8 Ways to Prevent a Data Breach

A phone signaling a security breach

In today’s data economy, information is more sacred than ever. Unfortunately, it can be accessed by invaders through data breaches. This guide highlights 8 ways to prevent data breaches and keep intruders out of your system. 


Key Takeaways


  • A data breach can result in a significant loss of customers for an organization
  • Cybercriminals employ tactics like brute-force attacks and structured query language (SQL) injections to gain unauthorized access to your system
  • The first step to preventing a data breach is educating relevant personnel
  • It’s best to hire a pro to handle your security issues


According to the Ponemon Institute, the average cost of a breach is over $4 million. This includes loss of reputation, customers, and profits. Clearly, data breaches don’t bode well for companies. 


However, you can sidestep these situations by learning data breach prevention techniques. This guide discusses what a data breach is and what causes it. We also outline eight techniques you can employ to prevent data breaches in your organization. Let’s dive in.


What a data breach is


A data breach occurs when an unauthorized party accesses confidential information without the owner’s consent. If the information is confidential, how does an unauthorized person access it? 


Data breach methods


Unauthorized parties access confidential information in multiple ways. However, common methods for such cyberattacks include the following:


  • Brute-force attacks
  • Malware
  • Denial of service (DOS) attacks
  • Phishing
  • SQL injections


Ways you can prevent a data breach


Now, let’s examine eight techniques to protect your organization from all kinds of data breaches.

  • Educate relevant personnel


The first step to preventing a data breach is to educate your employees and personnel who handle sensitive information on the importance of protecting their data. But it doesn’t end there.


You need to teach your employees to identify scams and viruses and to avoid or report them if they encounter one. You can also educate employees on security practices like creating secure passwords and changing passwords frequently.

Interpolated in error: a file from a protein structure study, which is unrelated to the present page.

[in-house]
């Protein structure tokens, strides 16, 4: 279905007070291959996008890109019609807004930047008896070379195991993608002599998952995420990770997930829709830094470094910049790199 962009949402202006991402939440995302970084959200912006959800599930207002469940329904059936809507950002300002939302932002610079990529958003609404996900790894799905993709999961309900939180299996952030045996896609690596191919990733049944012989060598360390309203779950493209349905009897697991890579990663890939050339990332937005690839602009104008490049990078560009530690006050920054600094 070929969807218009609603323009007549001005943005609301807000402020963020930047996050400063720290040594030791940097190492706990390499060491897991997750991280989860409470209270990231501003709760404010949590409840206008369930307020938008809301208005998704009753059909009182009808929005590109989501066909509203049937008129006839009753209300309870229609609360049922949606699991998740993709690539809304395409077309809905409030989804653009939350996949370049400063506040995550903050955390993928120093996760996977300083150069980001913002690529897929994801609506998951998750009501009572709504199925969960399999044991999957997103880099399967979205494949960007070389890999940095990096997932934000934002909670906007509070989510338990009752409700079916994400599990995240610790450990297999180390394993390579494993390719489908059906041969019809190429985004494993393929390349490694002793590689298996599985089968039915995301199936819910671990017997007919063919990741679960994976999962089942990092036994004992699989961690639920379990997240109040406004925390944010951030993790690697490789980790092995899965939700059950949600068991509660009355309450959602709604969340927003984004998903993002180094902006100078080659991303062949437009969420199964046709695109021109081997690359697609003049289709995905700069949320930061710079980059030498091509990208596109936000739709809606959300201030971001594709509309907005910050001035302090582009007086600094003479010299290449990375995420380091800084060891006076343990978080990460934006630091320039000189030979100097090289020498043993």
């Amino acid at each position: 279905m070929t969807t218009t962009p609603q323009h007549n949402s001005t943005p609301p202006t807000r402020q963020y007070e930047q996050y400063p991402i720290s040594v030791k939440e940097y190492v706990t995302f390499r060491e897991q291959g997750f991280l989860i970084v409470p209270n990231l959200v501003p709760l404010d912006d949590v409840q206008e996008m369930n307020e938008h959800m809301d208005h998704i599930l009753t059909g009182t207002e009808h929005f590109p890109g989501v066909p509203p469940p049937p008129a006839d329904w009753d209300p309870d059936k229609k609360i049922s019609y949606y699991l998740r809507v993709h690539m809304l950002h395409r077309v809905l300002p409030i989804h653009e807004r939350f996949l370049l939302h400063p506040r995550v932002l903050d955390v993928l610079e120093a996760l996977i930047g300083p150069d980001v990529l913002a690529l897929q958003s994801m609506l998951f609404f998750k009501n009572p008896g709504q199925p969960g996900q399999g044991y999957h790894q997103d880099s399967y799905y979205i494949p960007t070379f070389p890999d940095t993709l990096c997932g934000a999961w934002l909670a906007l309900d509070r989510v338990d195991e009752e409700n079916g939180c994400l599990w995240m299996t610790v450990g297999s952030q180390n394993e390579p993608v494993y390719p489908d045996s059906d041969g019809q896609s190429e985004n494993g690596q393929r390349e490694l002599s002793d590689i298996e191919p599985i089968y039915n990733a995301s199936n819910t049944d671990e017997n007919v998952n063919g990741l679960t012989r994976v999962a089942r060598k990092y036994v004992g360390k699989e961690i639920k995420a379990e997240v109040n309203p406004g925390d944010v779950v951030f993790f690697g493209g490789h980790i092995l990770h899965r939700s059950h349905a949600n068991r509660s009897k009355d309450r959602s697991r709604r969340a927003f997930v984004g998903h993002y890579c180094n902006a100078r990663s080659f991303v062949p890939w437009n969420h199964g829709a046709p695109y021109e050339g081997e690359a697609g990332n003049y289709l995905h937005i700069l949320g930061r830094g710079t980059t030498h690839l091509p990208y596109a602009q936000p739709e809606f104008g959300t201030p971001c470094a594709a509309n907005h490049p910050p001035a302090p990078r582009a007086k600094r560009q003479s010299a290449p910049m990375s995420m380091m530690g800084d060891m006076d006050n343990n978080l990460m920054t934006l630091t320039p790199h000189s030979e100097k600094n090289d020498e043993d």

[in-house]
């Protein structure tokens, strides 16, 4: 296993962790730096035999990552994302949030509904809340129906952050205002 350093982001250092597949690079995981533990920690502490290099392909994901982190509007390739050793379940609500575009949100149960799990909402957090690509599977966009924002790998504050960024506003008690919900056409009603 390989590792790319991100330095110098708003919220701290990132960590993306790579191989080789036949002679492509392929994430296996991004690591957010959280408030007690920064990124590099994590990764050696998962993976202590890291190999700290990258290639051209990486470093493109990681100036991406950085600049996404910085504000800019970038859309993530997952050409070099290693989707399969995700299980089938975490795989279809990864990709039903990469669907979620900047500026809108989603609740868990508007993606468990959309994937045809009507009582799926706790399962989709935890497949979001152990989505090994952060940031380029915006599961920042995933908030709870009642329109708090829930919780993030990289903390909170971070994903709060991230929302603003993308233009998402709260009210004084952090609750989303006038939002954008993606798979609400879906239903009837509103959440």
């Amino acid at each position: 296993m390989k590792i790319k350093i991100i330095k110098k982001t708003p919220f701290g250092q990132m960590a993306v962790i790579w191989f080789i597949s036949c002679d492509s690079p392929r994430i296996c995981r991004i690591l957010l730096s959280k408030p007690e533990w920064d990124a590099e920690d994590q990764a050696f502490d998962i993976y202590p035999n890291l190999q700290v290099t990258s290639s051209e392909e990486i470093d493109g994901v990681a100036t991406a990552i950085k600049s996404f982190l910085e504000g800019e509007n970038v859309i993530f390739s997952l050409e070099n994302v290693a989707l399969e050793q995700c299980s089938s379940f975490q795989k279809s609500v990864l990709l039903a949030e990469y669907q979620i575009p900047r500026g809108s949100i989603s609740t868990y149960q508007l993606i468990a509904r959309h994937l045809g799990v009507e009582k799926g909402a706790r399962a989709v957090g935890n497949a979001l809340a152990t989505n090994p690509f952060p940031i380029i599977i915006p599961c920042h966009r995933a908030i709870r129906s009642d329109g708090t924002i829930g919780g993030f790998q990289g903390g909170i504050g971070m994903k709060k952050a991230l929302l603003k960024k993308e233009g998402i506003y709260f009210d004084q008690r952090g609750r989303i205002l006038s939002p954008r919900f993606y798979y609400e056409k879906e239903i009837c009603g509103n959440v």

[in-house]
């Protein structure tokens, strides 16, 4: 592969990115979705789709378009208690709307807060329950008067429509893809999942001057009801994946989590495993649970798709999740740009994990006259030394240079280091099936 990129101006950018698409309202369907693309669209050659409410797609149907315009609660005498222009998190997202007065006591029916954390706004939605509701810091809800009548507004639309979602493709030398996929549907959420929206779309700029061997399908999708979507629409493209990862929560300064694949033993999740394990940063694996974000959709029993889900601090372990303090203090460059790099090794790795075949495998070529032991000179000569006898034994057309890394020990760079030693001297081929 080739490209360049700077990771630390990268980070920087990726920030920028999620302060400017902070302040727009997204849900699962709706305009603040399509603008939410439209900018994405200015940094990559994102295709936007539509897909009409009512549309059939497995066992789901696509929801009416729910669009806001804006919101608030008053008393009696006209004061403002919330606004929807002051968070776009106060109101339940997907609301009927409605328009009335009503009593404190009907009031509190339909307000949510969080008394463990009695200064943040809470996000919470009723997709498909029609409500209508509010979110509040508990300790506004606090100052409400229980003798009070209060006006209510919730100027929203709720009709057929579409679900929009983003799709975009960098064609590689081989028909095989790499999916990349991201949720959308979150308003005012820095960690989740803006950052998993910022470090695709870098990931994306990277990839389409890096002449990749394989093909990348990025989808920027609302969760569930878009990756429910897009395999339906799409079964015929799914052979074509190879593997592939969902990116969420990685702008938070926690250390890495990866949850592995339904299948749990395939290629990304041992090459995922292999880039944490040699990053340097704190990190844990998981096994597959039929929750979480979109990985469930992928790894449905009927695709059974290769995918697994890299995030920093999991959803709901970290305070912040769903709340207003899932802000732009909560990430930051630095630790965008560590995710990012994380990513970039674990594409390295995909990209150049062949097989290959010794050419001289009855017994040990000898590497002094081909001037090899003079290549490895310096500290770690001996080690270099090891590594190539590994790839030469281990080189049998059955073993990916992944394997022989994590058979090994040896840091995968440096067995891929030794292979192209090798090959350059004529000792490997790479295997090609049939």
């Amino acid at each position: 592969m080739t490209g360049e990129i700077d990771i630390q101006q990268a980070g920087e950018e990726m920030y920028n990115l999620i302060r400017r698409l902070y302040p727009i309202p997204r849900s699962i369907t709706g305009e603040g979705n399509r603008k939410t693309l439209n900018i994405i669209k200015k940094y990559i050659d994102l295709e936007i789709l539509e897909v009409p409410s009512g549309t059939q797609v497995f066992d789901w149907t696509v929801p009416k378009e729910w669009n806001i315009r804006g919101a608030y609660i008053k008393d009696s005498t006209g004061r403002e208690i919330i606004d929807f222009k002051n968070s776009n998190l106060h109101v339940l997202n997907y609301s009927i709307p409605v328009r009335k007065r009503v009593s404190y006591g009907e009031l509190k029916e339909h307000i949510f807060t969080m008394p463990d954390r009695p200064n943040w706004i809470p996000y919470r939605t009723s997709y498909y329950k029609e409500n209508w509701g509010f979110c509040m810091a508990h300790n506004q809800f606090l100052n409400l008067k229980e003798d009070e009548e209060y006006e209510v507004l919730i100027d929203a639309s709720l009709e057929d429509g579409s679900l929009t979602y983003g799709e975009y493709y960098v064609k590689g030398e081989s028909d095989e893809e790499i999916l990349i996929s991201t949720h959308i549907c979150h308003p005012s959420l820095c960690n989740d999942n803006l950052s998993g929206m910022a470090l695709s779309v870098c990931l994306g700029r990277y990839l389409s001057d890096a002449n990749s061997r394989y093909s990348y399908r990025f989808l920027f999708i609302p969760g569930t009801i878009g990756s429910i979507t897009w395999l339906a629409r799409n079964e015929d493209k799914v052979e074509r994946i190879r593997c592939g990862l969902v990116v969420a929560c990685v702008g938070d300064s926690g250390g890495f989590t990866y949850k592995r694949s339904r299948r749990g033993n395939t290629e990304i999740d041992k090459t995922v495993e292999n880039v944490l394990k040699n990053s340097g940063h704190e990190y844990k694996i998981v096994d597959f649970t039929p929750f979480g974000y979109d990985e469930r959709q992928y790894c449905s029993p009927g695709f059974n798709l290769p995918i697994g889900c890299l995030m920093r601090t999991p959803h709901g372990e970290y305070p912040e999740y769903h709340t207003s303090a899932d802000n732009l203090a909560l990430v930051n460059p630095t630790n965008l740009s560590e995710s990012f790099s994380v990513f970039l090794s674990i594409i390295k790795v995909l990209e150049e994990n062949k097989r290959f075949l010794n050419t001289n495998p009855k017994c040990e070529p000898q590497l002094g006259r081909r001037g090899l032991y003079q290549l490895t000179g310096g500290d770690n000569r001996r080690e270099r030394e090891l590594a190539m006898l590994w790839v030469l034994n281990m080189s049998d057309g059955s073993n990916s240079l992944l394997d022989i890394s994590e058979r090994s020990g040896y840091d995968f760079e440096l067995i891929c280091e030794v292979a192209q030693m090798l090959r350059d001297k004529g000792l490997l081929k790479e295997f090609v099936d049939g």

• Identify sensitive data and where you store it


The targets of most data breaches are nonpublic personal information, intellectual property, and personally identifiable information. This information is easier to sell on the dark web, hence its popularity. 


If you can identify these types of data in your system and secure their save locations, you’re likely to reduce the risk of a data breach. After all, “you can’t secure what you don’t know you have.”

  • Assess and analyze risk


Every new person you add to your organization’s network is a risk. However, risks occur in levels. You need to determine the level of risk each person poses to your organization.


Next, you need to analyze that risk. One way to do that is to determine the type of risk you’re dealing with as well as its impact on your organization. 


To be precise, you can use the famous qualitative and quantitative approaches. Here, the qualitative seeks to understand the impact on productivity while the quantitative aims to understand the financial implications of a data breach.

  • Develop controls


Your next step is to develop some controls for your prevention strategy. By this we mean you can predict cyberattacks and create a control system to prevent those attacks. This reduces the attack’s impact and helps you respond quickly, just like automating a response to the attack.


An example of this control is a firewall. A firewall rule-management system filters your incoming traffic and blocks suspicious or unwanted traffic from your system.

  • Back up data and set a recovery process


It’s time to back up your data. Certain data breaches are designed to delete information rather than steal it. Backing up data keeps that information safe and usually out of reach of cybercriminals.


You can try the 3-2-1 process for backup and restoration to safeguard your data. That means creating three backups on two different storage systems and keeping one off-site. 

  • Limit user access


Ever heard of the principle of least privilege? It refers to the notion that a user should be given only the privileges they need to complete a task. Think about it.


You don’t need to give a web designer full access to your system when their work only covers designing your website. Giving employees full access to your system is a grave security risk and can compromise your organization in the future.

  • Update security software


Most organizations purchase security software to guard their information, but the software ages. Antivirus developers create new patches to secure your system just as cybercriminals find new ways to intrude into your system.


However, you can’t get these patches without updating your software. That’s when intruders can find common vulnerabilities and exposures in your system. Simply update your antivirus software to block these entrances into your system.

  • Hire a pro


There are several factors to look at when it comes to data breach prevention. Honestly, it can be exhausting to make fixes and keep finding more problems in your security stack. 


More importantly, you need to focus your time on growing your business, not thinking about who’s coming through the back door. That’s why the most successful companies hire security professionals to get the job done.

iVenture is an end-to-end IT management service that helps businesses in Florida keep their system secure. If top-notch security and day-to-day support are what you want, your best bet is iVenture. But don’t just take our word for it. Get a free consultation today to help you make up your mind.

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